Monthly Archives

March 2016

Mowing 101: pilot errors crush tree wells

By | Education, Landscaping, Lawn Care | No Comments

Spring is finally here – a bit early this year – the grass is shaggy and mowers are coming out. Strata members wonder when the lawns will get mowed Properly. So we send our workers out and, inevitably, blogs are born! Consider the mistakes that were made in the field today.

How many problems can you list?



  1. Mowers don’t belong in tree wells, period! Go around the tree well instead of forcing the mower into a narrow spot. Line trimmers were designed to hit tight spots, so use them. This is a horrific way of saving time.
  2. Scalping is a huge, HUGE, problem. The brown zone in the photo has been scalped and will require repair; most likely over seeding. Seed is expensive and extra time will be required for repairs. Remember: grass grows from meristems located about a third of the way up a blade of grass. Grass blades don’t regrow from underground roots, they grow from meristems. This is why a scalped area will likely stay bare unless we over seed.
  3. Soil compaction is another problem. The tree well is there to channel water and nutrients into the root zone. Weekly soil compaction with mower wheels will make it difficult for fine roots near the surface to move through the soil; water will also most likely pool up and run off instead of penetrating into the soil.
  4. The mower destroys the ninety degree tree well edge we so diligently established in winter.
  5. The wheel marks are unsightly.
  6. The tree well also exists to eliminate tree v. machine conflicts. The most likely outcome of any collision is bark destruction. Open wounds invite pathogens which the tree has to fight by compartmentalization and that uses up precious energy reserves, thus reducing health and growth. Wounds also affect xylem cells which means water transport is temporarily interrupted thus compromising function and growth. Collisions with machines also cause stress and reduce growth. If the tree dies and has to be replaced we face direct replacement costs and loss of ecosystem services.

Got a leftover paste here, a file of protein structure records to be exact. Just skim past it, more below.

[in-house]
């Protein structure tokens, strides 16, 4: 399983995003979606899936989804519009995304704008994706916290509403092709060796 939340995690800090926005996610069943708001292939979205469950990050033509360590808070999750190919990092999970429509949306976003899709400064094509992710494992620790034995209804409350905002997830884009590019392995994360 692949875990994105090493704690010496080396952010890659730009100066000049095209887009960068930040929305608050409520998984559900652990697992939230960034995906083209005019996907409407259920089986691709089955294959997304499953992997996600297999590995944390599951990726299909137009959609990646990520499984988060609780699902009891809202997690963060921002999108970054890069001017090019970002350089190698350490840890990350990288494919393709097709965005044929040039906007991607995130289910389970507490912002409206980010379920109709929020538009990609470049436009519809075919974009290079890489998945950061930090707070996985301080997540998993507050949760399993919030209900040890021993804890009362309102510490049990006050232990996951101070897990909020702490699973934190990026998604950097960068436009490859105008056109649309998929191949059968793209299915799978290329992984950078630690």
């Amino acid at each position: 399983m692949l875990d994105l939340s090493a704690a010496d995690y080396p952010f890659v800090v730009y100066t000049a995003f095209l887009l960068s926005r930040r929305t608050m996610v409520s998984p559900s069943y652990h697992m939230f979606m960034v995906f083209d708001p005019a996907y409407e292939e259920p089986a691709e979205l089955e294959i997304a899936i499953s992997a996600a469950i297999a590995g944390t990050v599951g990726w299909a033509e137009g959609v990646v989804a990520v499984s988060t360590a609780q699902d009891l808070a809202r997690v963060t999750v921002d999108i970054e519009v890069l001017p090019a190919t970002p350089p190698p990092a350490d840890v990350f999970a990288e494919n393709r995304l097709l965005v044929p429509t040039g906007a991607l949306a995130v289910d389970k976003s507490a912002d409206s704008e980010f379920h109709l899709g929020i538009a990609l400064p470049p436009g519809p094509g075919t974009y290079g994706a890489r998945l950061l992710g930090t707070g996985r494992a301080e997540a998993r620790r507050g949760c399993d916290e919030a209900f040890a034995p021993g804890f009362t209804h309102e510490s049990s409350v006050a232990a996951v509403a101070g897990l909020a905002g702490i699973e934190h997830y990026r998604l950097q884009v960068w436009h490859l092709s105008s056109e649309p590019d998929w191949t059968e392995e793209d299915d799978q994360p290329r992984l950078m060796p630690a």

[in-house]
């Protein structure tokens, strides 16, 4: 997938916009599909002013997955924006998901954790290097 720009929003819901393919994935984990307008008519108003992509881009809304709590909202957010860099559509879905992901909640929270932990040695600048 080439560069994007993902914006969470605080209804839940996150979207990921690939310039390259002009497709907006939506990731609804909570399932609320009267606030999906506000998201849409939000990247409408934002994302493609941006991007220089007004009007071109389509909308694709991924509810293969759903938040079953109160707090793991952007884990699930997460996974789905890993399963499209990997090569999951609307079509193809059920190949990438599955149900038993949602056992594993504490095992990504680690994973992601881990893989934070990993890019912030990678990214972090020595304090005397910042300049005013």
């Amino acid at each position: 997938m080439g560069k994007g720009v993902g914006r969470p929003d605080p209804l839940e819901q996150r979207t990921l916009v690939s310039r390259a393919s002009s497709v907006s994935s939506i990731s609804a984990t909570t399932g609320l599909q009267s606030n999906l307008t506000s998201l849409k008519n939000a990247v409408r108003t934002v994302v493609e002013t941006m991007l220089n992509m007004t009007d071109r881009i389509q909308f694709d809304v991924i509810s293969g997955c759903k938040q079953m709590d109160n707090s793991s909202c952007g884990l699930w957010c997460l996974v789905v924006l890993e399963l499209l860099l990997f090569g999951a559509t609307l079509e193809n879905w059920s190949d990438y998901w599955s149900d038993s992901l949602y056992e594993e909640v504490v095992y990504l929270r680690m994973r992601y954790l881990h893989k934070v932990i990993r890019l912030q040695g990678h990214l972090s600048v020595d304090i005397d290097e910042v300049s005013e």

Summary:  Never run your mowers through tree wells. Navigate around the edges carefully.

European chafer beetle damaged lawn alternative, volume 1

By | Landscaping, Lawn Care | No Comments

Many Coquitlam home owners, and elsewhere, are struggling with lawn damage caused by the European chafer beetle. The grubs feed on grass roots. Birds and animals dig up lawns to feed on them. My friends in Port Moody video taped two black bears in their backyard flipping turf over and feeding on chafers.



Westwood Plateau lawn damaged by animals searching for chafer beetle grubs


So your lawn has been damaged. Now what?

Some local residents are turning to lawn alternatives. The example below is interesting because chafer beetle damage was the last straw for this resident.





  1. The owner had very little time and inclination to “baby” her lawn
  2. The large spruce tree shaded out the lawn and rained down needles on top of it
  3. dogs abused the lawn with urine
  4. foot traffic compaction


  1. dig up the lawn (this was my humble contribution to this project!)
  2. install wooden border
  3. install stones
  4. decorate with rocks and pots with succulents (low maintenance plants)



pots with low-maintenance succulent plants




Problem solved! No more mowing, no more chafers, very little maintenance required aside from needle clean up and weed control.


Canadian Gardening ceases publication!?

By | Education, Magazines | No Comments

Excited, I picked up my March 16, 2016 issue of Canadian Gardening magazine only to discover a letter attached to the back. The letter informed me that with the current issue the magazine is ceasing publication. Really? Too bad.

My remaining issues will be substituted with Canadian Living magazine-“the magazine that will inspire you and motivate you to live your best every day.” I can’t wait. What about my garden?

Published by TVA Publications, this was their statement, published online here.

“TVA Publications has decided to concentrate on its strongest brands and will allocate the required staff and resources to keep strengthening their positioning. In that context, we will cease the activities of the Canadian Gardening magazine. The final issue will be the Spring 2016 issue (hitting newsstand on March 21, mailed to subscribers on March 8).